The Masters. For any golf fan, the words evoke the immortal greats of the game and their quest for the most prized trophy of all -- the green jacket of Augusta National Golf Club.
But behind the legendary links and timeless traditions is one of the most overlooked and misunderstood figures in the history of the Masters and Augusta National: Clifford Roberts, the club's chairman from its founding in 1931 until shortly before his death in 1977. Roberts' meticulous attention to detail, his firm authoritarian hand, and his refusal to settle -- even for perfection -- helped build the Masters into the tournament it is today, and Augusta National into every golfer's idea of heaven on earth. David Owen
was granted unprecedented access to the archives and records of Augusta National Golf Club. He has produced an honest and affectionate chronicle of the Masters, from its conception to its modern greatness, and a fascinating portrayal of Clifford Roberts -- whose perseverance and pride forged the Augusta National we know today.
Analyzing the legend and lore of golf's most celebrated tournament has become something of a cottage industry of late, but Owen, who displayed his personal golfing affections, frustrations, and obsessions so marvelously in My Usual Game
, now goes where his competition hasn't gained access: to the source--via access to Augusta National's archives, records, and membership. The result is a sympathetic, yet still critical and complex portrait of the club and its founder, Clifford Roberts, to whom golf history has not been particularly kind. Indeed, for better--and for worse--Roberts and Augusta remain linked throughout what is essentially a volume that weaves biography with social history played against a sporting canvas. Naturally, finance, ego, Bobby Jones, television, and President Eisenhower figure into the tale, but Eisenhower's not the only leader of the free world to use the club's exclusivity to his benefit; Owen uncovers the delicious bit that Ronald Reagan and George Schultz helped finalize the invasion of Grenada there.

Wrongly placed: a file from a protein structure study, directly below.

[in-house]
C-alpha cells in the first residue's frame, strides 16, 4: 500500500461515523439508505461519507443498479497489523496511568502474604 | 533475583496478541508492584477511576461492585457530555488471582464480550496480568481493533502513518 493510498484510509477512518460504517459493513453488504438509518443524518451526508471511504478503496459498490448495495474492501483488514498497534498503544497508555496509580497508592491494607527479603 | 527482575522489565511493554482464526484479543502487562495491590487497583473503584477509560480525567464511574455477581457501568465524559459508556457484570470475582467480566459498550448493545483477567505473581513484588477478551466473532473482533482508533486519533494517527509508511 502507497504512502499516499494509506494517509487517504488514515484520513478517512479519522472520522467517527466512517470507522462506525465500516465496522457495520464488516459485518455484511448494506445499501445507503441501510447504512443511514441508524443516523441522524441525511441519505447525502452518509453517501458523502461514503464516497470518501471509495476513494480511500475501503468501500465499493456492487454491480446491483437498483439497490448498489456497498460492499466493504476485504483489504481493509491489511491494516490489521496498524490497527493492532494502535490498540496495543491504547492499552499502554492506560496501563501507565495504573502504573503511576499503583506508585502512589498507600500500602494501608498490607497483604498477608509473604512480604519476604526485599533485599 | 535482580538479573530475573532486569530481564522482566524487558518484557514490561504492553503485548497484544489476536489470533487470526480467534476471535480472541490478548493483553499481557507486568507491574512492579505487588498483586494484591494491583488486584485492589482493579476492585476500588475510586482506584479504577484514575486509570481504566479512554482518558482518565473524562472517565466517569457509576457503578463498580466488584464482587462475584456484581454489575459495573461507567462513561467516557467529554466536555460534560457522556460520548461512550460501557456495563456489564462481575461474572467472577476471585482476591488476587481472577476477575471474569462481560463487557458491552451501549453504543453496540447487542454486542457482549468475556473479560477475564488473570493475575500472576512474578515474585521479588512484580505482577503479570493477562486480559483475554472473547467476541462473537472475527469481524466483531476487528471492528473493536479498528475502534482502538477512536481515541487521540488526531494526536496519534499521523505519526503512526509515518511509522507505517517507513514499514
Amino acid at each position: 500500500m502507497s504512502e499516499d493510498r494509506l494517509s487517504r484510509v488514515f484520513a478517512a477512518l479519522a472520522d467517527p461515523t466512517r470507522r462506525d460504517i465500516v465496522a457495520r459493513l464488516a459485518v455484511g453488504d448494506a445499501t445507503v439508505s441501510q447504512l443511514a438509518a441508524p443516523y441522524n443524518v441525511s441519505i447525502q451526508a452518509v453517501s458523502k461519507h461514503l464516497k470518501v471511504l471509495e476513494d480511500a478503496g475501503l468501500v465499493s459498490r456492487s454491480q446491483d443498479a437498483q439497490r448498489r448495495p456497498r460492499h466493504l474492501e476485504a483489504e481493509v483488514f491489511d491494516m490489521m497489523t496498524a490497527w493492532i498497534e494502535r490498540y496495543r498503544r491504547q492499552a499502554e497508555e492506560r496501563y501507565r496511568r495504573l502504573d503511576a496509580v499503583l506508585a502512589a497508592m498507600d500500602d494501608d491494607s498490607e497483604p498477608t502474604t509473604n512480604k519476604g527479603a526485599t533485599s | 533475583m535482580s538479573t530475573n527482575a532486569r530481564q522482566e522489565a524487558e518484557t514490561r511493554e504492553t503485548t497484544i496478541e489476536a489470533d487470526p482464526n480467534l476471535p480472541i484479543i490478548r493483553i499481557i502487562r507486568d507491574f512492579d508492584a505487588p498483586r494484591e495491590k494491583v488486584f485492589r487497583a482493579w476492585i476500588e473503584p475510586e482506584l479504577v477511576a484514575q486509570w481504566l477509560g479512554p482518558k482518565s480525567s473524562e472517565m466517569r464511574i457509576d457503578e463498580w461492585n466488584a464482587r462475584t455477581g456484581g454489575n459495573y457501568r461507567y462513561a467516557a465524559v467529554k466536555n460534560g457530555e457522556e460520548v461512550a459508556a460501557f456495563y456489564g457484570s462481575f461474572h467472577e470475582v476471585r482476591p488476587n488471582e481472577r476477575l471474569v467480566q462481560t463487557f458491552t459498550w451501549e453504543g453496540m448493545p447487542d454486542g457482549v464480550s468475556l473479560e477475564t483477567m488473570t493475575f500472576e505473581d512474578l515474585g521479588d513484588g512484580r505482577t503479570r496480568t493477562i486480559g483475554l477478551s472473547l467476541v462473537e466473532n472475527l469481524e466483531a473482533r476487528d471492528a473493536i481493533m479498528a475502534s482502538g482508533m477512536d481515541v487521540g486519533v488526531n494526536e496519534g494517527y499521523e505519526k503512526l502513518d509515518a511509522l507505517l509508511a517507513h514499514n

Of course, there is also some great golf. Augusta National would be just another golf club with a fancy pedigree and history of exclusion were it not for the remarkable tournament that it hosts every year. Owen, a graceful writer, tees up plenty of detail and anecdote in a hole-by-hole tour of the track, lined with perspective. Owen explains,
If the Masters seems older than it is, that's largely because the tournament, alone among the majors, is conducted year after year on the same course. Every important shot is played against a backdrop that consists of every other important shot, all the way back to 1934. Every key drive, approach, chip, and putt is footnoted and cross-referenced across decades of championship play. Every swing--good or bad--has a context.
The context that Owen provides makes The Making of the Masters
as indispensable as a hot putter. --Jeff Silverman